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Re: [CQ-Contest] SSB in CW band

To: "Kelly Taylor" <ve4xt@mts.net>,"Ron Notarius W3WN" <wn3vaw@verizon.net>,"'CQ Contest Reflector'" <cq-contest@contesting.com>
Subject: Re: [CQ-Contest] SSB in CW band
Date: Wed, 1 Nov 2006 00:21:38 -0000
List-post: <mailto:cq-contest@contesting.com>
Kelly there is a small fly in your ointment, actually there are 10 or 15 but 
I'll just point out one. Somewhere around 7265 there is a nightly net. A DX 
station would most likely not hear them because they have poor antenna's, by 
our standards, and don't run high power, again by our standards. The DX 
station says he is listening on 7265. Guess what happens next,,,, everyone 
jumps on 7265 and no one listens there first. This happens over and over 
again on 40. Contesters have a mindset that says for 48 hours they own 40 
meters and can do with it as they please without regard to anyone/anything 
else. It has been getting worse and worse over the years and this year 
reached a new all-time low.


  ----- Original Message ----- 
  From: Kelly Taylor
  To: Ron Notarius W3WN ; 'CQ Contest Reflector'
  Sent: Tuesday, October 31, 2006 11:42
  Subject: Re: [CQ-Contest] SSB in CW band

  To me, the truth lies somewhere between Joe's and Ron's viewpoints.

  Joe isn't advocating trampling on anybody, merely saying that an open
  frequency is by definition, open. If nobody's using it, why can't he? If
  someone else wants to stake their claim first, by starting a ragchew or
  whatever, then Joe will have to find somewhere else. Isn't that your 

  Where Joe's position gets a little dicey is when his pileup gets too wide
  and starts elbowing other users out of the way. He can't be held 
  for his callers' inabilities to set their VFO properly, but it does speak 
  why a run station can generate ill will at times toward contesters,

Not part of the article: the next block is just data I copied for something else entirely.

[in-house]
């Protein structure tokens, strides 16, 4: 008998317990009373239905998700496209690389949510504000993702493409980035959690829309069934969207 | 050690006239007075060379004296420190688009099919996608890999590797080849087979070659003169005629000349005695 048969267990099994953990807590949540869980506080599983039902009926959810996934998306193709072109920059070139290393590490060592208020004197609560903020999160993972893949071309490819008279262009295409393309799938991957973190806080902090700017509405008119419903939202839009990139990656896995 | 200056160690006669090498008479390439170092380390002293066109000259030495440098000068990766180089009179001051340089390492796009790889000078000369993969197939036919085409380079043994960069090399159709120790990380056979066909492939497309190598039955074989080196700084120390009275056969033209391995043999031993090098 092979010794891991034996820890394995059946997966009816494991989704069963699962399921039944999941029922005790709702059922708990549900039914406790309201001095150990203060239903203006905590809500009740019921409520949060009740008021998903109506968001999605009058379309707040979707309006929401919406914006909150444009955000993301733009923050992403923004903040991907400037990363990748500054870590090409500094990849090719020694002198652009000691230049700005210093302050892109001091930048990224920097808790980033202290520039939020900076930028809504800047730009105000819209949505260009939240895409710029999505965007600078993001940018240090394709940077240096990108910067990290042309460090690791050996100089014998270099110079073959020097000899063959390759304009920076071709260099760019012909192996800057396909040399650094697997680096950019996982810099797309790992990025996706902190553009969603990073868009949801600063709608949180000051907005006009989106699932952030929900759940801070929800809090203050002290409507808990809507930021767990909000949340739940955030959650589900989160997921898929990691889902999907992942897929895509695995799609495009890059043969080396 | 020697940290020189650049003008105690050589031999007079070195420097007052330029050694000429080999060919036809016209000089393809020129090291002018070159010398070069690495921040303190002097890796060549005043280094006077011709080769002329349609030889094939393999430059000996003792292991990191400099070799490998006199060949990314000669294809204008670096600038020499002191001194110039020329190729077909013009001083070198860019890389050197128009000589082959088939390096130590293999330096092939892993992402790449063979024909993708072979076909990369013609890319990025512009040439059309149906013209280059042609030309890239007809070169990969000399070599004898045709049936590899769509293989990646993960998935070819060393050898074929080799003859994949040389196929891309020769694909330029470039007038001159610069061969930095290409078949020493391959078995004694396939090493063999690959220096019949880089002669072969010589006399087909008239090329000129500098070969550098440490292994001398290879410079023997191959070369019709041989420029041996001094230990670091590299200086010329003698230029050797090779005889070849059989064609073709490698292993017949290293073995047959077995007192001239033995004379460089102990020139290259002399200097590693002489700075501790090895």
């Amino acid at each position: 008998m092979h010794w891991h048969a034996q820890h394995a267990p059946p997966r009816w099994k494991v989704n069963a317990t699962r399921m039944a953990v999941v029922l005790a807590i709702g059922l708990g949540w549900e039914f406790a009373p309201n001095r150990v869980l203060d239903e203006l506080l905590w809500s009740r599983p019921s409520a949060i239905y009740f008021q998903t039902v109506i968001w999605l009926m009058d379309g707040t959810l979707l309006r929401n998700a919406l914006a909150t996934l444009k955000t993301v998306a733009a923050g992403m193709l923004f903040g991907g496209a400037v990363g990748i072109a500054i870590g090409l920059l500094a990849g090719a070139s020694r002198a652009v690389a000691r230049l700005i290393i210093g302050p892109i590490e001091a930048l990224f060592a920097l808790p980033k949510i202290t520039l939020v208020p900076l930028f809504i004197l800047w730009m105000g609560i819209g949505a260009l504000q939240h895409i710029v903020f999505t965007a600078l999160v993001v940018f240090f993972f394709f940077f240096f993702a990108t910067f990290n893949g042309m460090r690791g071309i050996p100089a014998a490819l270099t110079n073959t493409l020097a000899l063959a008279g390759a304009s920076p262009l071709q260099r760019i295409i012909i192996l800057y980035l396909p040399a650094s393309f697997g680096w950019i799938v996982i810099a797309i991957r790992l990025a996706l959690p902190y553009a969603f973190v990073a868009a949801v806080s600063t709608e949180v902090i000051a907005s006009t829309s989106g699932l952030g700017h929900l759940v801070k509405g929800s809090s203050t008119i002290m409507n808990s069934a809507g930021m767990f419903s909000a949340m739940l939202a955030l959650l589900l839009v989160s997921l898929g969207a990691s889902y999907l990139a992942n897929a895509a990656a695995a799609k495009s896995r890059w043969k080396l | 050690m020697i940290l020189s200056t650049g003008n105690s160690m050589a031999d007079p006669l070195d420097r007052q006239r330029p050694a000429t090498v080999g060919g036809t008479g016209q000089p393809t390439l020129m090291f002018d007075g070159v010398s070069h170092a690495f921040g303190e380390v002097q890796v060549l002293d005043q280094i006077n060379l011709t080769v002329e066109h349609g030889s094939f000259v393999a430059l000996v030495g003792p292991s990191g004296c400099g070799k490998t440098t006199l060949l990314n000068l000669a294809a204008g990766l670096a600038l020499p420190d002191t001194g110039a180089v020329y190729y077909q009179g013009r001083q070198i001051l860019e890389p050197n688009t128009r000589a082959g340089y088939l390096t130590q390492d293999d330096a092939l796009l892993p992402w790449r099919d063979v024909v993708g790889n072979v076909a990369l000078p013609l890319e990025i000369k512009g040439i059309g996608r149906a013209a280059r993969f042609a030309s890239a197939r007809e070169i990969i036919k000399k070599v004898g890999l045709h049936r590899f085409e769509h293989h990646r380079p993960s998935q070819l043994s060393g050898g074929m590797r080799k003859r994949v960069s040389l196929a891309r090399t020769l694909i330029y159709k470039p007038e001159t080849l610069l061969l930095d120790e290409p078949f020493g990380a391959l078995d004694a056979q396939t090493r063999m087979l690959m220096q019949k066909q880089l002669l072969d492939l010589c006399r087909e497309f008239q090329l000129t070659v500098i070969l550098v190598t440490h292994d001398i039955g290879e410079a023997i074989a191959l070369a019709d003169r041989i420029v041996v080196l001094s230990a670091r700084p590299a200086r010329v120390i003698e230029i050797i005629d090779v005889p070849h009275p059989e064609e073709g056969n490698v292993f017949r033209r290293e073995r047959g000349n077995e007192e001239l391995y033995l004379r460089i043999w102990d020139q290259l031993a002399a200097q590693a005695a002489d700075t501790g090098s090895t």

particularly amongst non-contesters who think they're adhering to the

  However, the net result of Ron's viewpoint is this: if you can't find a
  space according to the bandplan, go away.

  That's a little too extreme, in my view. I don't think we want to get into
  the business of telling any amateur that he has to go fishing instead of
  using a frequency that's perfectly open, perfectly accessible under the
  rules of his licence.

  High levels of activity are a good thing. To think otherwise is to begin 
  write the epitaph for amateur radio.

  Also, to restrict access to 40 meters because the frequencies allotted 
  the band plan aren't available, while leaving swaths untouched, only
  provides argumentative fodder for those who would argue against expanding 
  meters. Is that what we want?

  73, kelly
  ----- Original Message ----- 
  From: "Ron Notarius W3WN" <wn3vaw@verizon.net>
  To: "'CQ Contest Reflector'" <cq-contest@contesting.com>
  Sent: Monday, October 30, 2006 11:07 PM
  Subject: Re: [CQ-Contest] SSB in CW band

  > Joe, your reply truly saddens me.  But I will give you this much credit;
  > unlike many of the others who seem to feel as you do, at least you will
  > stand up (metaphorically speaking) and say so publicly.
  > It is obvious that I'm not going to convince you otherwise.  The day may
  > come that the contest rules do get changed, or worse more and more
  > administrations impose by law band plans because some of us couldn't 
  > by voluntary band plans in any form.  I hope it doesn't, but I can see 
  > happening.
  > What is really unfortunate is that the voluntary band plans were